Merriwa - the land of golden opportunity?
By Suzie Kirk
17 Oct 2012
What city do you live in? What neighborhood?
Merriwa, far west in the Hunter Valley, New South Wales Australia. Merriwa produces sheep, horses, cattle and... photographers
What are some adjectives that describe your neighborhood?
Historic western town, sheep, wheat fields, bushrangers, murder, horses, national parks, wild-life, mines
How long have you lived there, and what brought you there?
As a child, I lived with my family on a large sheep station, owned by James Bettington Edwards. We loved the freedom of the bush, but moved away to be closer to family and urbanisation. I always returned to Merriwa for camping/shooting trips until ten years ago. I finally moved my family of three daughters back for the sheltered and idyllic country lifestyle I missed.
What is your favorite thing about this place? Your least favorite?
I love the history of Merriwa, the aboriginal sites, the stories and legends of bushrangers, the pioneering spirit of the earlier settlers, most of whom still have family holdings in the area. The township itself has always been an aging town, but a recent trend in country living has seen an influx of younger families. Merriwa is very community minded, caring for its elderly with dignity and respect. It's not unusual to be bombarded down the mainstreet, by the electric mobility scooters with their bright orange flags,( an indication to be aware that we have a senior citizen in our midst), all parked outside the cafÃ© on the footpath. I love the surrounding bushland, spectacular views of the ranges, historical shearing sheds, the abundant wildlife and National Parks and the history of our local aboriginal and the sacred sites in their Wiradjuri country.
Being such a small community, everyone knows your business and that would be my least favourite thing, but I guess when you don't know what your're doing someone else always does. This is a community that celebrates its sheep, but not a lot of emphasis is placed on the bushrangers and their exploits.
Do you feel that you belong there?
I resonate with the energy of this area. I love being in the bush, breeding our own sheep and being part of a caring, rural community. I love it that my family have chosen Merriwa to raise their own family, for the reasons I did.
What is the most common misconception about where you live?
Most people think we have two heads, six fingers, play the banjo and drink moonshine on the verandah at sundown, unless of course you have blue blood and belong to the land and gentry in which case you are definitely inbred and not particular about what time of day you drink.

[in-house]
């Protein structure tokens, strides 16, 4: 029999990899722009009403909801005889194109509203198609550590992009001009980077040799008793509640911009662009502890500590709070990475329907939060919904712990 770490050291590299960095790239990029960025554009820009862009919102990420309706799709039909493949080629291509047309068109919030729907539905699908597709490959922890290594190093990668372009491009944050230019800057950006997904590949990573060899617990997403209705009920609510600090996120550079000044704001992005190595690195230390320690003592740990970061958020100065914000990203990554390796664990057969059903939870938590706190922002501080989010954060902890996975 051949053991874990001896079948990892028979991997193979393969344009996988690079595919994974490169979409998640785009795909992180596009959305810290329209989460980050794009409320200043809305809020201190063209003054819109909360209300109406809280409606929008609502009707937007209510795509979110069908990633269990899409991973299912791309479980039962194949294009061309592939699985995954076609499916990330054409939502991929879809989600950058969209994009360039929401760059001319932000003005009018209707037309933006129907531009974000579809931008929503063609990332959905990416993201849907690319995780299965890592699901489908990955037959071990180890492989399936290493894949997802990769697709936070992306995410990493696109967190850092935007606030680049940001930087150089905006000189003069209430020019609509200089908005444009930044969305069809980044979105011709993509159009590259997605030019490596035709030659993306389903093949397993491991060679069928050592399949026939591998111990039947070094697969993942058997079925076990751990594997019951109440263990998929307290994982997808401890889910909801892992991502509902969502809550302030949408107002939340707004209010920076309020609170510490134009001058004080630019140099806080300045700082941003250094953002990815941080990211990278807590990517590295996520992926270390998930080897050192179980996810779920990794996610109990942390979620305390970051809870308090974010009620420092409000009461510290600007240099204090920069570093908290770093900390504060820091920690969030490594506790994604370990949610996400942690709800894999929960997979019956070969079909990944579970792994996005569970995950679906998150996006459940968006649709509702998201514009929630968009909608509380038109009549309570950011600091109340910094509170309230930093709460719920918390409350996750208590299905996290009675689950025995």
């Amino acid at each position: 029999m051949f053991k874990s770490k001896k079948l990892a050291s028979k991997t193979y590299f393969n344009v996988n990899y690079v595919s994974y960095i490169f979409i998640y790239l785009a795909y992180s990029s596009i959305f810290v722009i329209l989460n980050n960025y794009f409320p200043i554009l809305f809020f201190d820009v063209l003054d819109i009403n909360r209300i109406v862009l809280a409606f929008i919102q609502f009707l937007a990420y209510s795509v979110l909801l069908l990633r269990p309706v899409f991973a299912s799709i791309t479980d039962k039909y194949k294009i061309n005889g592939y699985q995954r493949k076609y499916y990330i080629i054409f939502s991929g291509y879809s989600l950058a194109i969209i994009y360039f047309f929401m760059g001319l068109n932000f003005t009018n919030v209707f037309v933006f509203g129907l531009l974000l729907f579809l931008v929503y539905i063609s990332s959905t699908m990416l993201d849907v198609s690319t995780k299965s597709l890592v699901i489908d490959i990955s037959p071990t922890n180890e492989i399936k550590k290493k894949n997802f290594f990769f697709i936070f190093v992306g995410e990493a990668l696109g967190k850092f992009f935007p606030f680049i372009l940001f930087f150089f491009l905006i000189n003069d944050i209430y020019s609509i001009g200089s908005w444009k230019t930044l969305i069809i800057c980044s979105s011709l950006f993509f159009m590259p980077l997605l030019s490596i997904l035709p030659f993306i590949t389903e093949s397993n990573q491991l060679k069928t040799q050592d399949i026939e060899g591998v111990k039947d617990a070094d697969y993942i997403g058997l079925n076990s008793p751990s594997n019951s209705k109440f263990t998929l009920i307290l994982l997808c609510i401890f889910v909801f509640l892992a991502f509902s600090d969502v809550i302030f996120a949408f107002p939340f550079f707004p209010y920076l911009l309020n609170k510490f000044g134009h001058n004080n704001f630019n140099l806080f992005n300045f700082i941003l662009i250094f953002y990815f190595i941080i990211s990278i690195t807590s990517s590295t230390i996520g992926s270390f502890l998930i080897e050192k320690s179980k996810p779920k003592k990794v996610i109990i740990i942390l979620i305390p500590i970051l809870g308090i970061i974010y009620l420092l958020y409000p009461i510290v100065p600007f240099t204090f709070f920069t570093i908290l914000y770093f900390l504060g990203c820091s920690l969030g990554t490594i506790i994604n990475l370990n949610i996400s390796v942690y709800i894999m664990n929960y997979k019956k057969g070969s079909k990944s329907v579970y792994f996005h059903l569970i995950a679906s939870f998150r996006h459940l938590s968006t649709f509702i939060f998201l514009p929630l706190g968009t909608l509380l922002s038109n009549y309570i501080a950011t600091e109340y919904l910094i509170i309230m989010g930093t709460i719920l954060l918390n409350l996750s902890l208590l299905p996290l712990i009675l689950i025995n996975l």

But seriously, Merriwa is a widespread community of hospitable country people, who pitch in where needed. And even though it's a safe place to live and raise a family, in the past this wasn't always the case. Due to the isolation and distance between neighbours, the area was the running ground for many bushrangers, one of which was a woman, but none as murderous as Jimmy Governor, a part aboriginal horse breaker who worked on one of the stations and was also a part-time police tracker.
What is a special fact about your city that you have to live there to know?
Renowned as the birthplace of Pony Club in Australia and for the Festival of the Fleeces and in particular the Running of the Sheep . This was sponsored by Holeproof Socks and the sheep lead the parade down the main street wearing red socks.
What aspect of your city do you secretly love?
I love the passion that a lot of the community share for photography. Young and old. We have our very own community newspaper and we run a photography competition each month. We also have our local photography group on facebook. I love the resourcefulness, particularly the youth, for finding enjoyment in a town that lacks entertainment facilities.
Anything else you'd like to add?
It wasn't until a visit to my sister's property at Bobin Creek, a mountain area 430km away, that I noticed a plaque on the creekside road, for Jimmy Governor and wondered who he was. I was amazed to find his story started in the Merriwa area, murdering at first in retaliation, and ended at my sister's property where he was captured, taken to Darlinghurst Prison, Sydney and subsequently hanged in 1901. In digging further, my favourite spots at "Hands on Rock", "The Drip" at Ulan and "Big River" in the Goulburn River National Park, were all haunts of his.
Aboriginal for "grass seed", Merriwa was founded in 1839. Early pioneers had to cope with very primitive conditions and isolation, severe droughts , then the 40's depression. A lot of sheep were boiled down for tallow or left to die. Today the area is flourishing. However, the landscape is gradually changing to the tune of gas wells and mines. With the mining industry destroying much of the countryside and inadvertently the displacement and destruction of our wildlife and habitat, I like to record through my photography, as much as I can in my time for our future generations.